Public knowledge and perceptions of MRSA: results of the Tayside Survey
Abstract number: P1456
Easton P., Williams F., Stringer K., Defres S., Marwick C.A., Davey P.G., Nathwani D.
Objective: To establish levels of knowledge and concern about MRSA in the general public in Tayside, Scotland.
Methods: This opportunistic anonymous questionnaire survey was carried out in 15 general practice surgery waiting areas and two other establishments. Data collected included respondent demographics, whether and where respondents had heard of MRSA, knowledge of possible modes of transmission, treatment possibilities, level of personal concern, and the perceived accuracy of media information.
Results: Questionnaires were completed by 1000 adults (>16 years old). 59% of respondents were female. 802 (80%) were white Scottish with 4% from non-UK ethnic groups. The age range and ethnic distribution of respondents were representative of the Tayside population.
856 (86%) of those surveyed had heard of MRSA, 66% via the media. 591 (59%) knew it is a bacterium rather than a virus. The possibility of healthy carriage was known about by 467 (47%) of respondents, and 32% knew someone who had had MRSA.
Respondents blamed lack of staff hand washing (73%) and lack of hospital cleanliness (68%) for MRSA infection in hospitals. 50% thought a patient with MRSA infection could have been infected by an asymptomatic visitor, while 36% knew that infection could come from patients' own carriage. 47% of respondents knew that antibiotics could be used to treat MRSA.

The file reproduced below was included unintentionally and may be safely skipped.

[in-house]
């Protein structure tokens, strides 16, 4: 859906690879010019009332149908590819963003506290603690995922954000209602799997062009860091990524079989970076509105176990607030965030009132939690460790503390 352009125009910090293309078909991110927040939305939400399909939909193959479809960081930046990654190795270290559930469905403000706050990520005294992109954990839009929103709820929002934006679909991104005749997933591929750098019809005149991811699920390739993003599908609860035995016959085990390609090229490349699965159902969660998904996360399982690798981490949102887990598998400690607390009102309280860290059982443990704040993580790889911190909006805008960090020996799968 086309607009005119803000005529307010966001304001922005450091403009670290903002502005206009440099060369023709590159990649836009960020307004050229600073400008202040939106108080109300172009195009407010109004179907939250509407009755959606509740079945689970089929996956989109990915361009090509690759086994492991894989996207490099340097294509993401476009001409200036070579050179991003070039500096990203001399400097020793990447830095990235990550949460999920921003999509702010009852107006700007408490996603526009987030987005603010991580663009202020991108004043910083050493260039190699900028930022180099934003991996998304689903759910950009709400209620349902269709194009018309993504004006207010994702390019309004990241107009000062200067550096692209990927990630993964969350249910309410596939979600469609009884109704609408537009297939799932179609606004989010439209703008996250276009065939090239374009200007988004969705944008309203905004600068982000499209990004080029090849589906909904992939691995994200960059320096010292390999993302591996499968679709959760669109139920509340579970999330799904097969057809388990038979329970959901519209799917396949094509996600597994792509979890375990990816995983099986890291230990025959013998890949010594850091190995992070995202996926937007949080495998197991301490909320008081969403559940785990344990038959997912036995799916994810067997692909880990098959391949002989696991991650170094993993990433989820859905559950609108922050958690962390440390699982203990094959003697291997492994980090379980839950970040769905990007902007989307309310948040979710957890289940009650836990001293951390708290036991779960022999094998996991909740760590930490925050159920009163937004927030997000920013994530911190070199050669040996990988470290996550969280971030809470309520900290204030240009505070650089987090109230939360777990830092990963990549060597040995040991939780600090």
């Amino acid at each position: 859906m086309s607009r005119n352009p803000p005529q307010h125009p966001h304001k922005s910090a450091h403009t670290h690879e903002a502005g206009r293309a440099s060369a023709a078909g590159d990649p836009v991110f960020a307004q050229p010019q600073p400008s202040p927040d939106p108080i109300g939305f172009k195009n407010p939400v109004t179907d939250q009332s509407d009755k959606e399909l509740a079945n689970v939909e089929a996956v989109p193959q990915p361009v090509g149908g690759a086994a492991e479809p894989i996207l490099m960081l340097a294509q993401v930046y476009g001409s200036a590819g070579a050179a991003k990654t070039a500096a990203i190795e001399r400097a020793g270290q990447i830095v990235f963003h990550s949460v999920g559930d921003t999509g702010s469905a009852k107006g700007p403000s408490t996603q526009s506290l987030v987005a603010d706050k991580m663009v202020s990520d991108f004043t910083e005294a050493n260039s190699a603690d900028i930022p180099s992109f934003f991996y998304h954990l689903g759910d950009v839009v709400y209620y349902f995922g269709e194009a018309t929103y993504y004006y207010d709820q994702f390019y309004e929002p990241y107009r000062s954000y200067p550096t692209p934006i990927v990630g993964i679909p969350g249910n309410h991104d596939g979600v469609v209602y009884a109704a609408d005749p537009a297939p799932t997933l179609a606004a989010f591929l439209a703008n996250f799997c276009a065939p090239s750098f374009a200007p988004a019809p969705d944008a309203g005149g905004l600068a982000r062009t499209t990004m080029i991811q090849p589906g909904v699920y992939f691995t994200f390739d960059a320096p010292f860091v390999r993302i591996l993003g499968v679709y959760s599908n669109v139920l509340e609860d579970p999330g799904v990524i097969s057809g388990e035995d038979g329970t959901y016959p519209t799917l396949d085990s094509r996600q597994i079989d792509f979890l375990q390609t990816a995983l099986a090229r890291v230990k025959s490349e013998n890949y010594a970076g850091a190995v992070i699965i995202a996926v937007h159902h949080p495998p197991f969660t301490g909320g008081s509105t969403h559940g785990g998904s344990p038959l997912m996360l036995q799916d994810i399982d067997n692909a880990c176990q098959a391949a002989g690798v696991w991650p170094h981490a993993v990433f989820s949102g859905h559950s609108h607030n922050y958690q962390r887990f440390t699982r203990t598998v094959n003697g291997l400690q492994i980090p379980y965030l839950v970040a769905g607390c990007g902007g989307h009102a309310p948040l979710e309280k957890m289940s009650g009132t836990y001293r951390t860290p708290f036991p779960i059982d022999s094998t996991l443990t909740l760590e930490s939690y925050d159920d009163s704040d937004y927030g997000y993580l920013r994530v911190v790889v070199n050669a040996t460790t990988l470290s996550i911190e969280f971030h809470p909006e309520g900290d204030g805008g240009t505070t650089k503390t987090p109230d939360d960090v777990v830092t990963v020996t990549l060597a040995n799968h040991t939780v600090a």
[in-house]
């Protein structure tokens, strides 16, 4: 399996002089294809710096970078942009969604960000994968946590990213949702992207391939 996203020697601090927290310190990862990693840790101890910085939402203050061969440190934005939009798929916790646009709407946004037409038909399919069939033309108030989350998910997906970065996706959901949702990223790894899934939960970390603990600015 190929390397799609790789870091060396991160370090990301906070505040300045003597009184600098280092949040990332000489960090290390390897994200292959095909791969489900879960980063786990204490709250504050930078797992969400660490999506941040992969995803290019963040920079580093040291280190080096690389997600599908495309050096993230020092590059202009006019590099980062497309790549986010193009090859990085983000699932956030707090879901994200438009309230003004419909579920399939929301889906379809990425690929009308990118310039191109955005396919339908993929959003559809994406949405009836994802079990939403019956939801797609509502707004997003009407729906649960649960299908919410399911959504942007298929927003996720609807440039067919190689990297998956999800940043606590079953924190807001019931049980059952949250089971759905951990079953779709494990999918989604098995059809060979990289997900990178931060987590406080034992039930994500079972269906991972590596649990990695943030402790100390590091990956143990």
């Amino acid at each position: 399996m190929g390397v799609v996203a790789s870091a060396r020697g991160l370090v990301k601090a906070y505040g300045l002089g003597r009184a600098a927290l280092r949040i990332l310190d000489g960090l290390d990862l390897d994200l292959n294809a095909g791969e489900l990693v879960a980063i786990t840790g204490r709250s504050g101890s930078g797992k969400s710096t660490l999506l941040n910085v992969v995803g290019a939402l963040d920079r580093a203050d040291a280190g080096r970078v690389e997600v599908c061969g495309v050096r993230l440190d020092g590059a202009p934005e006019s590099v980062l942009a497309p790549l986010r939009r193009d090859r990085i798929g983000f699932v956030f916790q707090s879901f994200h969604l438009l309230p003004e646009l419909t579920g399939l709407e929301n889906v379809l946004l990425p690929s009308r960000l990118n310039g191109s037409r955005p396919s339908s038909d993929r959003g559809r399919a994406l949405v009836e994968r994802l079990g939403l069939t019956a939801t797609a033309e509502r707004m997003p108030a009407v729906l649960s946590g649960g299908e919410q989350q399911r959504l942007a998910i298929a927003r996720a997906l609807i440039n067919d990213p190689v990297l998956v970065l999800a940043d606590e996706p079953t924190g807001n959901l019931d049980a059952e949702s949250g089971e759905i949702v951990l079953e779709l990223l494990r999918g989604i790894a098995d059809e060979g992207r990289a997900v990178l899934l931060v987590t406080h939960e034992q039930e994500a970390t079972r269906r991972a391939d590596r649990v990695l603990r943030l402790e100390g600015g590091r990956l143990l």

32% of those surveyed were ``a little worried'' that if admitted to hospital they might get MRSA, 20% were ``very worried'' and 0.7% were ``not at all worried''. Only 59% of respondents stated their perceived level of risk of getting MRSA infection if admitted to hospital. Answers ranged from <1% (n = 37) to 75+% (n = 33) with most people selecting between 10% and 50%.
Respondents doubted the accuracy of information about MRSA in newspapers with 27% thinking it is inaccurate and 36% ``not sure''. 55% wanted more information about MRSA citing GP waiting areas as suitable locations.
Conclusions: This large survey has given new insight into the knowledge and perception of MRSA among the general public. This knowledge is reasonably good in some areas but lacking in others. The general public are sceptical of media reporting and want more information about MRSA.
|Session name:||18th European Congress of Clinical Microbiology and Infectious Diseases|
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